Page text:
Prioritize improvements and development efforts based on your customers’ needs. Customer feedback shows that financial institutions don’t need to invent the next big thing, but rather fix issues that impede customers from completing financial transactions.

6. Complexity and ambiguity

Financial offerings are quite complex for most of the people. Customers are already confused by the financial jargon and the underlying mathematics, not to mention the technicalities of the systems they use.

Financial companies need to facilitate their customers to build financial literacy and to feel comfortable and prepared to select financial products, manage their accounts and assets and make investment decisions.

On top of that, institutions must make it easy for customers to easily perform transactions and payments and view detailed information of their accounts.

7. Self-service options

As Gartner predicts, by 2020 all customer interactions will be automated. People have come to rely more on digital tools for their service needs than on support agents.

As expected, customers want to be able to manage all financial transactions on their own with minimal effort and without additional human interaction. For this reason, financial institutions must improve their self-service channels and discover innovative means to assist their customers with what they are trying to accomplish.

8. Payments

Completing a payment or making a transaction can be a tedious process especially when you’re faced with long and complex forms. Although they are becoming simpler each year, there’s a lot that can be done to improve the user’s experience.

For example, users should be able to effortlessly access their latest transactions list, use autocomplete search to find an exact transaction or make payments in one-click. Also, payment limits that prevent users from completing tasks should be easily and instantly changed by the user themself.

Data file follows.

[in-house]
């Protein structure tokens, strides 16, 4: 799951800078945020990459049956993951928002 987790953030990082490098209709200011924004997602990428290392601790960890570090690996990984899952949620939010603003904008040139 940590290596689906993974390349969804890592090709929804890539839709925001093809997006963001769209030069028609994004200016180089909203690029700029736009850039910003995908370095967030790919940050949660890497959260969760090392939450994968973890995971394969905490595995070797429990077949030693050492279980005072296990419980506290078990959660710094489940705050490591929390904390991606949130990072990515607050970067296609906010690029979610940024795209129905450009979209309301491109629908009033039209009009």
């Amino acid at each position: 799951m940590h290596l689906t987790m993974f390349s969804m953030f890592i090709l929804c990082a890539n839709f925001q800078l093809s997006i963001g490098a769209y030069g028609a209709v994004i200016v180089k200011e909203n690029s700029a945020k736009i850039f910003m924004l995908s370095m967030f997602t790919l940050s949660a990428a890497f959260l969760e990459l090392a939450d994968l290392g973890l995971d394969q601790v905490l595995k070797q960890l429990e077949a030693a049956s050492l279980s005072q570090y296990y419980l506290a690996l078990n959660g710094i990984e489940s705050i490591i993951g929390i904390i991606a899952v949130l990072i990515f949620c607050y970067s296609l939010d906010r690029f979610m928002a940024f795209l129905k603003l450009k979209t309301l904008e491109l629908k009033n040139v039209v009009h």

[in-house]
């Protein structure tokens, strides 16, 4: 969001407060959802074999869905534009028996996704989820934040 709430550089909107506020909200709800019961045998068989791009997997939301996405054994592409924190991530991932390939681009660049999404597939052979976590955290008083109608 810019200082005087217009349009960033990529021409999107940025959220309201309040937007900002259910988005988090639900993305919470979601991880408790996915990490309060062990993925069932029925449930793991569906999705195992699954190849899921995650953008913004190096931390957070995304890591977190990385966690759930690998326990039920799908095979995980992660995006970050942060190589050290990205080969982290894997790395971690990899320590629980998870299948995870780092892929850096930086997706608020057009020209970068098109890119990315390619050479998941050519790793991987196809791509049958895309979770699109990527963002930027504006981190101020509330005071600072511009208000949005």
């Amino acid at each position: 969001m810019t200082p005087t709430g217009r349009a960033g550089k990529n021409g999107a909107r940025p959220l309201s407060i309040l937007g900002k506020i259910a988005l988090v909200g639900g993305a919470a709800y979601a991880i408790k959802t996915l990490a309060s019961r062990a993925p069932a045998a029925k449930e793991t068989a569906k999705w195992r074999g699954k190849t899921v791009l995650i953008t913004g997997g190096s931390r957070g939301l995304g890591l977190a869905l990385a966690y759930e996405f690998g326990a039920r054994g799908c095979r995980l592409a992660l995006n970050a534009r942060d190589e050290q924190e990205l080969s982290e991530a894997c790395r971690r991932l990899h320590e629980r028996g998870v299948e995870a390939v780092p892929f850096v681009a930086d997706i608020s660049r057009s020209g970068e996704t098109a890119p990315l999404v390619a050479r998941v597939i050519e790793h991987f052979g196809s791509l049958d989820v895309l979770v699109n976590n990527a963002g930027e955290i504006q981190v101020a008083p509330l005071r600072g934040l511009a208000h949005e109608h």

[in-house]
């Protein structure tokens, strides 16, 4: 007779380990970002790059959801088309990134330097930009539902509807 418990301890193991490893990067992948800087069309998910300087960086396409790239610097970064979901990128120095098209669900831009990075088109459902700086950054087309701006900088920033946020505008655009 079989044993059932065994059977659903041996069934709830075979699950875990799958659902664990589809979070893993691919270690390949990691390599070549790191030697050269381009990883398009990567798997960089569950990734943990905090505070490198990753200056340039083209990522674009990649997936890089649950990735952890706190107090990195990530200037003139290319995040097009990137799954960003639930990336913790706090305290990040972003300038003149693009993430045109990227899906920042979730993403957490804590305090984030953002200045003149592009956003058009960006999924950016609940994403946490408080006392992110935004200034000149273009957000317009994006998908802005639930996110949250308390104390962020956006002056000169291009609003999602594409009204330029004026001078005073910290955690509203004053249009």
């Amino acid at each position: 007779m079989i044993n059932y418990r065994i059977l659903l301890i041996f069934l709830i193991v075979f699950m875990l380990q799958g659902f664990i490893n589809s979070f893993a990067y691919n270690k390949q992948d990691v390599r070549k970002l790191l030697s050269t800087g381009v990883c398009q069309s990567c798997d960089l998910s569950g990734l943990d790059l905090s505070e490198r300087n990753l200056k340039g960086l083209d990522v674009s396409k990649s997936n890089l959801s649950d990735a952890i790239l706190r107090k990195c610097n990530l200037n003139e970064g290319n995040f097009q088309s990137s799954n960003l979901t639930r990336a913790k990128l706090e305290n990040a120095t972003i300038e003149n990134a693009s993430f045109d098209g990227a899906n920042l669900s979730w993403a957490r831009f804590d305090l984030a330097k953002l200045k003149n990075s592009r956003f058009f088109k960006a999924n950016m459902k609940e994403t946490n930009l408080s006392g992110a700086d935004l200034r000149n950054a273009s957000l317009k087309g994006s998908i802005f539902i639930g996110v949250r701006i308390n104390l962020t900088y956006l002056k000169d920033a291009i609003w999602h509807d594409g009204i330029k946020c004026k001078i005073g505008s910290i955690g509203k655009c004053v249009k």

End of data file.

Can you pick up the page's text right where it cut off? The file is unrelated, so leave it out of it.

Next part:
9. Notifications

Notifications are an integral part of financial activity monitoring. Although customers grow frustrated with the influx of notifications from different providers, they are still interested in the relevant ones.

Companies must wisely determine which notifications are of interest to their customers and the information that their customers dismiss or get frustrated about. Notifications can be set for a wide range of functions: salary notifications, bill monitoring and payments alerts, budgeting and saving targets tracking.

The Result?

Customer experience issues that financial services companies presume to be insignificant not only lead to loss of clients, but also to spread of negative opinions that can have a significant impact on the reputation of the company.

Everybody is in need of financial services, but with the growing competition, customers now have the upper hand. Financial companies don’t need to have the best-in-class technology, but they need to have the technology that meets customer expectations.

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Article by

Laura Gheorghe